Pele's Realm


As often as I’ve seen Mauna Loa over the last thirty years, I’m still astounded by the volcano’s mammoth size, visible when it’s not masked by clouds. Low on Mauna Loa’s flanks, Kilauea – one of the world’s most active volcanoes – erupts. A vigorous gas plume marks the presence of the molten lava lake inside Halema‘uma‘u crater.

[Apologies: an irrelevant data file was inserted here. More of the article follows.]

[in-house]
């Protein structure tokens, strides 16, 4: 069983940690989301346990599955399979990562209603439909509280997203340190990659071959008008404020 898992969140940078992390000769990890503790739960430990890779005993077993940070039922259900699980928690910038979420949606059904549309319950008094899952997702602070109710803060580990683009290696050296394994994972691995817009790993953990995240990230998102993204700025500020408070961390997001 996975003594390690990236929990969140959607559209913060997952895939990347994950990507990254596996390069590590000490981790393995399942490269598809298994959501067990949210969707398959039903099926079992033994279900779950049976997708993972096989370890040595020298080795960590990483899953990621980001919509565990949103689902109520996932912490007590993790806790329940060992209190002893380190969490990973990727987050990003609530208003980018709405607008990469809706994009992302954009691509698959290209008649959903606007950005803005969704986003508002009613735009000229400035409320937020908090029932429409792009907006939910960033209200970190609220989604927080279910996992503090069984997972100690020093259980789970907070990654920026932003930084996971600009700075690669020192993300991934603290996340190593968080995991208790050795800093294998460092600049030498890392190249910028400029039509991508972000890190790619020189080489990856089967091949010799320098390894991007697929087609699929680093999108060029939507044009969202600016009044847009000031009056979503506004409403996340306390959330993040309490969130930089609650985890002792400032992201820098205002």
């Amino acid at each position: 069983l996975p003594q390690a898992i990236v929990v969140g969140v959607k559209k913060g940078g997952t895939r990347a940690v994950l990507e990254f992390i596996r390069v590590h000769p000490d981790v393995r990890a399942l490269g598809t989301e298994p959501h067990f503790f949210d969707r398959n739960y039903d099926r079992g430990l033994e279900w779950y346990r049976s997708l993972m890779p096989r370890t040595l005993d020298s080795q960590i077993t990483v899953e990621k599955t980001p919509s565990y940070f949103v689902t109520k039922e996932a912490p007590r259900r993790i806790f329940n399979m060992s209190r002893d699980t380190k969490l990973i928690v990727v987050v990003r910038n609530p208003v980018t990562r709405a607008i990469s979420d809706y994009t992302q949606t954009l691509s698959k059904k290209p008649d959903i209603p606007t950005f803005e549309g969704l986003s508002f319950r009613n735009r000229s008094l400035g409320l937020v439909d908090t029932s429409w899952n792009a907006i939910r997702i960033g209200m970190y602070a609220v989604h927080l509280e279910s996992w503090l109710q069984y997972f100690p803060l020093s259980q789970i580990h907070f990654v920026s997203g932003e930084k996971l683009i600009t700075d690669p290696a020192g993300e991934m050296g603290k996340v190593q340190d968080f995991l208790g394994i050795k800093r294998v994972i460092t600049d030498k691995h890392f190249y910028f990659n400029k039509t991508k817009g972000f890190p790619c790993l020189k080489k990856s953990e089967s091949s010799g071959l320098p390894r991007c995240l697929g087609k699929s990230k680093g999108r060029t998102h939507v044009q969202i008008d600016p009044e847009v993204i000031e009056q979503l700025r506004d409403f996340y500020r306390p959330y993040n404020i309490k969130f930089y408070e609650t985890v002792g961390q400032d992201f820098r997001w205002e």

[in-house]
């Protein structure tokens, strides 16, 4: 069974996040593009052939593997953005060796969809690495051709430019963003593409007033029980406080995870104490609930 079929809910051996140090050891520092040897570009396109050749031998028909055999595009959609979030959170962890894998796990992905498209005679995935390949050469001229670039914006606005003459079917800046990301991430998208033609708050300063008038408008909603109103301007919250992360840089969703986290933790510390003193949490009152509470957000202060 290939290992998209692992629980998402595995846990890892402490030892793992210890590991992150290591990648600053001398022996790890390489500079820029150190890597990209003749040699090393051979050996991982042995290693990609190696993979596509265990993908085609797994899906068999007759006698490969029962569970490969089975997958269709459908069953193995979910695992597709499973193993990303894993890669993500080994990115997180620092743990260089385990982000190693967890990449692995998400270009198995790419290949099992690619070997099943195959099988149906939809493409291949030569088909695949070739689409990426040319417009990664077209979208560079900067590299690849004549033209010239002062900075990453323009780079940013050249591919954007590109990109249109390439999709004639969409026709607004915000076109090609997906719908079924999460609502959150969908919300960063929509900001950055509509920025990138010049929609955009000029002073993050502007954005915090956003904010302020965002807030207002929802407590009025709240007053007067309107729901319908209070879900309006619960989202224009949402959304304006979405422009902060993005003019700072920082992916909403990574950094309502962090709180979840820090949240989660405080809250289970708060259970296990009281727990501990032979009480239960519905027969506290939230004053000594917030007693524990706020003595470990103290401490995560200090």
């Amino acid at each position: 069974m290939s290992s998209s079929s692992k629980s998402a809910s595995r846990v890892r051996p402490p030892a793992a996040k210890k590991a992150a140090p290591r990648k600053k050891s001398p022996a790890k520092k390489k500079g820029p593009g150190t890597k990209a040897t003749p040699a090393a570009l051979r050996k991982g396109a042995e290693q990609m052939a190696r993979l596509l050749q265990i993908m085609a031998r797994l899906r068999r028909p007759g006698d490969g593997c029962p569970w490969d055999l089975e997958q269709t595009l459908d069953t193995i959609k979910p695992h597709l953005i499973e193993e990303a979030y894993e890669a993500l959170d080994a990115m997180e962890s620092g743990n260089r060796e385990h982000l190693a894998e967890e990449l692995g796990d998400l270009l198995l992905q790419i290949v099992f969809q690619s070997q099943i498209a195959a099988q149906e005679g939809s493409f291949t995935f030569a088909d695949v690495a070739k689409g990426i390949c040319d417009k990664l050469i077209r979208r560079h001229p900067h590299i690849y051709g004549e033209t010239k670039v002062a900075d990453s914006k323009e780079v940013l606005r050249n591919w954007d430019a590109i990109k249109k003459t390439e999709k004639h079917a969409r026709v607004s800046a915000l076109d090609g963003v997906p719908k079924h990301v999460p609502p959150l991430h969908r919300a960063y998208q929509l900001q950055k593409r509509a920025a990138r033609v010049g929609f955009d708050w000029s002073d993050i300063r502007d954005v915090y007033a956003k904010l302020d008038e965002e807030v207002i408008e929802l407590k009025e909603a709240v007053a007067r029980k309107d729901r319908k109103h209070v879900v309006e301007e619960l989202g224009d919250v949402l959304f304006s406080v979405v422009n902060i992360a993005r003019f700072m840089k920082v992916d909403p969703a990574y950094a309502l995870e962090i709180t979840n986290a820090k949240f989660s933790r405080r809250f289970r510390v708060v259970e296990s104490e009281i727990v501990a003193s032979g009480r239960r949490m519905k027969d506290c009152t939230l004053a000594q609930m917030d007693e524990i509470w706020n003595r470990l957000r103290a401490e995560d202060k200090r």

Halema‘uma‘u crater and Mauna Loa are homes to Pele, the Hawaiian goddess of volcanoes, and are wahikapu or sacred places. Mauna Loa last erupted in 1984, sending lava flows to the outskirts of Hilo. In March 2008, after twenty-six years of quiet, the floor of Halema‘uma‘u ruptured as deep magma pushed its way toward the surface. With time and countless tremors, rockfalls and booms, the gas conduit slowly widened, developing into a growing lava lake perched just below the crater’s floor.

Original painting size: 20in. × 10in.